How to Help Siblings Understand and Support A Brother Or Sister With Incontinence

We share our tips on how to talk about incontinence with the siblings of a child who experiences the condition to encourage understanding and support.

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Having a child with incontinence can, at times, be stressful for parents - especially if you have other children.

Speaking to your other children about their sibling's incontinence can be important for many reasons, including reducing the stigma around the condition, promoting understanding and support, preventing bullying or teasing and encouraging family unity.

Continue reading below for tips on how to provide guidance and support to your other children on how to understand and support their brother or sister with incontinence.

Educate your kids

The first step in helping your child’s siblings understand the condition is to simply just start talking about it. 

Explaining what it is, why it happens and how to help their brother or sister is essential in fostering support and understanding of their siblings' condition. This can be especially helpful if they have a neurological or physical condition that contributes to their incontinence, too.

Depending on their age, you might find it helpful to look up resources or fact sheets on incontinence that are made specifically to help children understand the condition.

Encourage open communication

Communication is crucial to healthy family relationships. An environment where all family members feel comfortable asking questions and talking about their feelings or thoughts without judgement is conducive not only to helping the child with incontinence but also their siblings.

When talking to your child regarding their brother or sister’s incontinence, encourage them to ask any questions they may have. This can help correct any misconceptions they might have about incontinence, too!

Similarly, encourage them to discuss any feelings they have about it with you and their other caregiver/s. This is especially important if their brother or sister has a disability that affects their continence, as studies have found that siblings of children with disabilities experience higher rates of emotional distress, depressive symptoms and social isolation - especially in younger siblings aged between 6-9 years [1].

Stopping and preventing bullying

All siblings squabble, and it’s part of learning to resolve conflict while young. However, bullying or chronic teasing between siblings should never be accepted - especially when it’s about a child’s incontinence or health condition.

If you notice any of this happening between your children, it’s important to intervene to stop the bullying. Speak with the child doing the bullying or teasing about their behaviour and encourage empathy by helping them to understand that name-calling, teasing and bullying hurt their sibling's feelings.

You can try using empathy prompts to help your child to understand the feelings of others as well as reflect on their actions, which can include things like:

  • Prompting them to think about the impact of teasing on their sibling's self-esteem. How would they feel if someone made fun of them for having incontinence?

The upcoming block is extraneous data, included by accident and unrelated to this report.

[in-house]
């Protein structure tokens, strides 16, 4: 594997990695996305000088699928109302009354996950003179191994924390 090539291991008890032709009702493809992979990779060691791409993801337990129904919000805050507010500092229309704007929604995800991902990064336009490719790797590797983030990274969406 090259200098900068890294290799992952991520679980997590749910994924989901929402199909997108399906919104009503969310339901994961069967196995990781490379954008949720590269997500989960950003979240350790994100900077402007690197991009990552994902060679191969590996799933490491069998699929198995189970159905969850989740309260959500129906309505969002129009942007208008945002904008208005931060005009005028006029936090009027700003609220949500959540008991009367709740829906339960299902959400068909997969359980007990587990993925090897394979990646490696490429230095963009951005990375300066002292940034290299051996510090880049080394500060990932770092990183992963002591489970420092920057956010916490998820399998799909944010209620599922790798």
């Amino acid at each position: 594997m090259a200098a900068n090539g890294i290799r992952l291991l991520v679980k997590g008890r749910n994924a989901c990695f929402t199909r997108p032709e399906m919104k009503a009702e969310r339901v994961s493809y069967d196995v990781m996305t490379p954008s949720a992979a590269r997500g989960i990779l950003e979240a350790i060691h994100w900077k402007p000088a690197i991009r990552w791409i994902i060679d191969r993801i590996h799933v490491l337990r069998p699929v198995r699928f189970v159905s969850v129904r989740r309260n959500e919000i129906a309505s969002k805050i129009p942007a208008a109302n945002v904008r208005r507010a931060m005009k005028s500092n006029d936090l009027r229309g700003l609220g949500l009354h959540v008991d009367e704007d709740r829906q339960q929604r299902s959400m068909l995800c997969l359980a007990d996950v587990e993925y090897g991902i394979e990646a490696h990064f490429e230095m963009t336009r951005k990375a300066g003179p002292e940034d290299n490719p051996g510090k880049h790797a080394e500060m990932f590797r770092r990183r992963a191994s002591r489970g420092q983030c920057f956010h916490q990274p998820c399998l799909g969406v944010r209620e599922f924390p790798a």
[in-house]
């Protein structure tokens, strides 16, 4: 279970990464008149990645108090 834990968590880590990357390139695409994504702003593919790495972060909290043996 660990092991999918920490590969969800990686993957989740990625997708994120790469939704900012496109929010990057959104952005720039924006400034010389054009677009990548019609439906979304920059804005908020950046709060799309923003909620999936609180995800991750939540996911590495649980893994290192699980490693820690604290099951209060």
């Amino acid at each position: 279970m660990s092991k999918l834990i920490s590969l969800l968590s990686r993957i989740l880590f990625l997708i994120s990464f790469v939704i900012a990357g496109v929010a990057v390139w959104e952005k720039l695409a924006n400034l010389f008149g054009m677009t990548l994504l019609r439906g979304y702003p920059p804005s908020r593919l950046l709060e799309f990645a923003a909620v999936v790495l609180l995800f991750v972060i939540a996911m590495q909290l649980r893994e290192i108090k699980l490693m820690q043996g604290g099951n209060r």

• Asking the sibling/s how they would feel if they were in their brother or sister's shoes and needed understanding. What kind of support would they hope for?

  • Prompting them to think about how their actions today might affect their relationship with their sibling in the future. What kind of relationship do they want with their brother or sister?

It’s also important to ensure the child doing the bullying apologises to their sibling as a way to teach responsibility and foster healthy communication and emotional growth.

Seek professional support

While having a sibling with incontinence doesn’t necessarily require professional support, it’s important to keep an eye on the child and their wellbeing to ensure they’re coping with any stress, frustration or emotional difficulty that can arise.

If you observe any of the following behaviours happening persistently, it might be beneficial to take your child to their GP to discuss finding additional support for them:

  • Excessive worry or anxiety about their sibling and their condition
  • Withdrawing from or loss of interest in social activities

  • Behavioural changes, including heightened irritability or aggression

  • Expressing feelings of shame or guilt regarding their sibling

  • Avoiding their sibling or refusing to spend time with them

If there is ongoing stress or tension within the family due to incontinence, it could also be beneficial to seek therapy as a family unit to get professional guidance on how to manage and navigate through any strain.

We hope this article helps give some ideas on how to talk to your children about their siblings' incontinence constructively. ConfidenceClub is glad to support your child’s journey through our range of incontinence aids for older children and teenagers.

*This blog is for informational purposes only and should not be considered medical advice. For medical advice tailored to your unique situation, please seek guidance from a GP or other licensed health professional.

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